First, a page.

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Unconventional Wisdom of a Historical Author

May 11, 1988|GARRY ABRAMS | Times Staff Writer

South American writer Eduardo Galeano is telling the story of a two-timing 98-year-old man who couldn't quit cheating--even on the edge of death.

The old man with the wandering heart lived in a coastal town in Ecuador, Galeano says. In his younger days, he had been a notorious rake and once had confessed to having affairs with 300 women, a number his relatives considered a serious underestimate and perhaps an effort to seem less sinful in the eyes of God. In late old age, however, the man ostentatiously clung to the memory of a favorite lover named Dolores.

"Each evening," Galeano explains, "this old, old man took a talcum powder box--this old-fashioned box with a powder puff and nice roses and blue designs of flowers, a very delicate, delicate box. And then he took the powder puff and feeling it with his nose, he would say, 'I'm sure we know each other, I'm sure we know each other.'

"But when night fell each evening, he betrayed the memory of his beloved Dolores because he was watching television, which had recently come to that town. He fell in love with the woman who read the news. So each evening he was preparing himself with his best clothes--you know a flower here, and a tie, and a hat, of course, the best hat he had. Like he was going to a feast or a great appointment.

"And he was watching television, watching her and trying to seduce her. So in order to seduce her, he was showing her his account in the bank. From the pocket here, like this, just a little, not too much, but showing a little so that the girl in the television screen would notice that he was quite wealthy."

As he tells the story, Galeano's hands dart from the imaginary lapel where the old man pinned his flower to the pants pocket where he tucked his precious bank statement. When Galeano moves on to other topics, his hands continue to dance in the air, as if invisible but tangible objects are scattered all around.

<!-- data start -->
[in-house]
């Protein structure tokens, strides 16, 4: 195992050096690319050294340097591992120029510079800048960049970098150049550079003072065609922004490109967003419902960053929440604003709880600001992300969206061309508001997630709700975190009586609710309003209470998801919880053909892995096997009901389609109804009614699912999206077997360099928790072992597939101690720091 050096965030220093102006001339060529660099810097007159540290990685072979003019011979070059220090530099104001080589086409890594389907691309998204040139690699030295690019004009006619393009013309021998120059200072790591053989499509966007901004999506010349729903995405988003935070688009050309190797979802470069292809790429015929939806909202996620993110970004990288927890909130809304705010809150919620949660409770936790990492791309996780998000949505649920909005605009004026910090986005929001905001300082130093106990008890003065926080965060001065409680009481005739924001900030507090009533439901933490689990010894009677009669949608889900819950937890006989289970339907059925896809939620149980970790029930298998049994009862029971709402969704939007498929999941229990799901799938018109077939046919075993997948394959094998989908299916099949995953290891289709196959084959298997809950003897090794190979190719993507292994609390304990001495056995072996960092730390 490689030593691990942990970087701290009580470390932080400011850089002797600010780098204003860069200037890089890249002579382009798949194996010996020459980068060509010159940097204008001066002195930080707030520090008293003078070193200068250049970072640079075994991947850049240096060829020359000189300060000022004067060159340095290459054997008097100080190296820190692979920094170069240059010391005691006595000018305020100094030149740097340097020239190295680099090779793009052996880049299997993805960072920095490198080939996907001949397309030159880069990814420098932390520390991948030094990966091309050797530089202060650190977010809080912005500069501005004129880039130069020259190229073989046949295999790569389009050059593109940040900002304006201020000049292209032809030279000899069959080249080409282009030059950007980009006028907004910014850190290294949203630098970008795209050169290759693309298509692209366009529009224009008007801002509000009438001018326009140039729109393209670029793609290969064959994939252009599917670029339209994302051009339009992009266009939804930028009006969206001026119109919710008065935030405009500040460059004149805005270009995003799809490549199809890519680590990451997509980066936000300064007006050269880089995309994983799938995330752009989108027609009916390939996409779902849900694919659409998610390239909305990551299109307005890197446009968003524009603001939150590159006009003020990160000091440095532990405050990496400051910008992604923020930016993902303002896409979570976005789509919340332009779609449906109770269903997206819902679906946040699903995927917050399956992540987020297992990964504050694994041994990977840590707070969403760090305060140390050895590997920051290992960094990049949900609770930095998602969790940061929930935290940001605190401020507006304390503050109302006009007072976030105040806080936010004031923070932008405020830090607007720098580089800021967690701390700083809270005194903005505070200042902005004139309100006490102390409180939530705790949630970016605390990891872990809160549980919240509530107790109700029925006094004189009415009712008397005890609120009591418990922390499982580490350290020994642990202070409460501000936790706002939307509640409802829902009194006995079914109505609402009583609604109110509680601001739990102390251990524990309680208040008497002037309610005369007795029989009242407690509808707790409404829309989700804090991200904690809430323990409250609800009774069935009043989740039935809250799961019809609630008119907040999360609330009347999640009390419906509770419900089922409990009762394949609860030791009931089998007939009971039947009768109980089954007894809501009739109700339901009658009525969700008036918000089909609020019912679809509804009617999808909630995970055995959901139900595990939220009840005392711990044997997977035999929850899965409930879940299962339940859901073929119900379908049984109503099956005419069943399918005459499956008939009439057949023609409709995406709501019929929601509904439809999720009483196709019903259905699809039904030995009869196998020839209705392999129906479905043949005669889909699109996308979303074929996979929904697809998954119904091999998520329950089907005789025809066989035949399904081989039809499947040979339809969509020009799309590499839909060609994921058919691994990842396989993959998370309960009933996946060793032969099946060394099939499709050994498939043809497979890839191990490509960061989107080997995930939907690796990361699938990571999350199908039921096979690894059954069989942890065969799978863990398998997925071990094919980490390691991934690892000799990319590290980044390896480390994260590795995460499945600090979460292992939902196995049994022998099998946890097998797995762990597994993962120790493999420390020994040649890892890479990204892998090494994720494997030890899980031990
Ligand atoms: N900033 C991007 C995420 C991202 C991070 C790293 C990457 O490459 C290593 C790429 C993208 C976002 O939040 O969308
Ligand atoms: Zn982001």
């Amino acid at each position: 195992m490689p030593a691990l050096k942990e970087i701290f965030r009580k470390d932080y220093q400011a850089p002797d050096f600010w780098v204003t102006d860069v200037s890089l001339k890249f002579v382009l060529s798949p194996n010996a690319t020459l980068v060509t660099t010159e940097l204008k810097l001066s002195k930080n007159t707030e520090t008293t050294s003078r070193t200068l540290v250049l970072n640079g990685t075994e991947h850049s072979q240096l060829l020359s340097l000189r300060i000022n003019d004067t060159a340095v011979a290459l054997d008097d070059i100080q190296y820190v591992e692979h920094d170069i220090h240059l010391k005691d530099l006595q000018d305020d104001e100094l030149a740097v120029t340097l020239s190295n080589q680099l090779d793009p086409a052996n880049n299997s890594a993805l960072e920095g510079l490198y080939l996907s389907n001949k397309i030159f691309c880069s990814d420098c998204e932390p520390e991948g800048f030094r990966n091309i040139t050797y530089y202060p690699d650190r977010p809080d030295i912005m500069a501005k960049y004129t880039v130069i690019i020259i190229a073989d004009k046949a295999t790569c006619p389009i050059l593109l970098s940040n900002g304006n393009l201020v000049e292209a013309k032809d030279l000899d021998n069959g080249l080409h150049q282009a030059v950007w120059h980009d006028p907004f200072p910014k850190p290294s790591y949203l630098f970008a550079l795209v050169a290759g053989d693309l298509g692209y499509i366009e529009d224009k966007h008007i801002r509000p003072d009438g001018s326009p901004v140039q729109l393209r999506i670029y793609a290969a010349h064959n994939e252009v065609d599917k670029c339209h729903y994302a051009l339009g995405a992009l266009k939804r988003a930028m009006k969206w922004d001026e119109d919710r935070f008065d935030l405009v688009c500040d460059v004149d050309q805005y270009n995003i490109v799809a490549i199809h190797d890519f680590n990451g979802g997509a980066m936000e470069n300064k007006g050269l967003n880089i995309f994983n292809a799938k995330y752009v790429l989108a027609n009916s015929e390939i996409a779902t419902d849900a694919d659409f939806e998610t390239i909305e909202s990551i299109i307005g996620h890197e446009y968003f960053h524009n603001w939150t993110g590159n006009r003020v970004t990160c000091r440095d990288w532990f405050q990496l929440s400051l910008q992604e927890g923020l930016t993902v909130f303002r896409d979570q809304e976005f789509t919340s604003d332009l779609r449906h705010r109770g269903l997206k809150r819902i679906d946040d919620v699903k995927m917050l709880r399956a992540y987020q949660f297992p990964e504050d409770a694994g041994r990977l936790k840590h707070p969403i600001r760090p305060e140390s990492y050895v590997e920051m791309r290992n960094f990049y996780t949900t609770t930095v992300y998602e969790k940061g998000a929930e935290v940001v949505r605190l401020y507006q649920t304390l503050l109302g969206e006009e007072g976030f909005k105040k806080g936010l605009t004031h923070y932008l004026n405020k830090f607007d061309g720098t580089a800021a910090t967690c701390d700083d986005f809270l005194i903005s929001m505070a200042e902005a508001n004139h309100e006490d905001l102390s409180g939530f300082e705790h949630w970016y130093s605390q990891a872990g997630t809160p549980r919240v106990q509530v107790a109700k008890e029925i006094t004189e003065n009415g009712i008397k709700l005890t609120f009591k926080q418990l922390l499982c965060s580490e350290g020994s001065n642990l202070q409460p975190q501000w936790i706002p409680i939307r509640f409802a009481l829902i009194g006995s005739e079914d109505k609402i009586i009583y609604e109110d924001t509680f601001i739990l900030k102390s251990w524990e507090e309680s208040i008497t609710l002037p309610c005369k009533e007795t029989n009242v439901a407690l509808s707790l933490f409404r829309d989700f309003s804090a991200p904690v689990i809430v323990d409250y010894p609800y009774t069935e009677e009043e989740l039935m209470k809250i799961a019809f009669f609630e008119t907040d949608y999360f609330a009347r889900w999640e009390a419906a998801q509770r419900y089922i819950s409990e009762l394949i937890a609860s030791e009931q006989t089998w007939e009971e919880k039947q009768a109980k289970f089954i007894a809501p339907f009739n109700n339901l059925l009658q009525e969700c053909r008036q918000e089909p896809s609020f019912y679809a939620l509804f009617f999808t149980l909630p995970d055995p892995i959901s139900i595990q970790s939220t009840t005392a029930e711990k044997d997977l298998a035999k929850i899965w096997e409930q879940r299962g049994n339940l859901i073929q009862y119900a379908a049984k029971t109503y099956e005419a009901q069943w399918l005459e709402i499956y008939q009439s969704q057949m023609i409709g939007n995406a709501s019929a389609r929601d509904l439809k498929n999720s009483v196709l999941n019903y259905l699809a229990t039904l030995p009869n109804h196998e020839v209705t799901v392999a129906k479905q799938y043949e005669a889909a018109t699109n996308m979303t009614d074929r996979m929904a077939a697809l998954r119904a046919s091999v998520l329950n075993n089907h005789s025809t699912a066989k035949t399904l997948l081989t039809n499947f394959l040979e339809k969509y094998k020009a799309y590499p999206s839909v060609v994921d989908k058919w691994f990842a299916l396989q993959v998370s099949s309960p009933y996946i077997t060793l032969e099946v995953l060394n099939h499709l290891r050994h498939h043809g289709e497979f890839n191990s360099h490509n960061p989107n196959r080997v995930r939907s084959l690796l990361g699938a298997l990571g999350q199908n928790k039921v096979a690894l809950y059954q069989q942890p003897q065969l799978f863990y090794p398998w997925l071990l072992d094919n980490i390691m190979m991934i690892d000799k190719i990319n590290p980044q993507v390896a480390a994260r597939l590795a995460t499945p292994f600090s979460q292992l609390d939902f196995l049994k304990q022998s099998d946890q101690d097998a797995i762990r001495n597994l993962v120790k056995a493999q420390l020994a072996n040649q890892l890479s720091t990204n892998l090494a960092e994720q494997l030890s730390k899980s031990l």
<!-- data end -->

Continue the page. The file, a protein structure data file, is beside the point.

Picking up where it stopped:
Ahead of Dictators

A small man adept at staying a jump ahead of Latin American dictatorships, Galeano says the story illustrates his brand of "reality," the fabulous gems of human experience that lie waiting to be discovered practically everywhere. "Reality is telling you beautiful things to remember and to write," he adds, noting that one of the old man's grandsons told him this story because he took the time to hear it.

To a listener, the tale is absurd, touching and tinged with longing and hope. It also betrays a technological innocence like many of the anecdotes in "Memory of Fire," Galeano's ambitious, idiosyncratic history of North and South America, whose third volume has just been published in this country. (For instance, Galeano reports that Indians who first saw white men using paper called it the "skin of God" because it could bring messages from far away.)

Eloquent English

Speaking in English that is eloquent but obviously not his first language, Galeano adds, "Reality is always speaking and we are not prepared to hear her voices because we are trained by the dominant culture to be absolutely passive and deaf and (to keep) our eyes covered with curtains. . . So I think if there is any justification for the profession of writing, it would be to help to unmask reality, to reveal the world as it is, as it was (and) as it may be if we change it."

This particular day Galeano, 48 and a native of Uruguay, is on his first visit to Los Angeles, the final leg of a national tour marking the publication of "Century of the Wind" (Pantheon). The last volume of the trilogy covers the 20th Century, including the ouster of Argentina's military junta and the continuing war in Nicaragua.

"Memory of Fire" has earned Galeano critical acclaim and elevated him to the rank of Latin American authors such as novelists Gabriel Garcia Marquez, Isabel Allende and Mario Vargas Llosa, who have reached global audiences with their work.

At the same time, however, Galeano's trilogy is something of a puzzle. In Sweden, for example, "Memory of Fire" is classified as history, but in the United States, it is labeled fiction.

The reason for this is apparently because "Memory of Fire" stands in a class by itself. Although Galeano says each of the thousands of incidents charted in the volumes is carefully researched and historically accurate, "Memory of Fire" is totally unorthodox.

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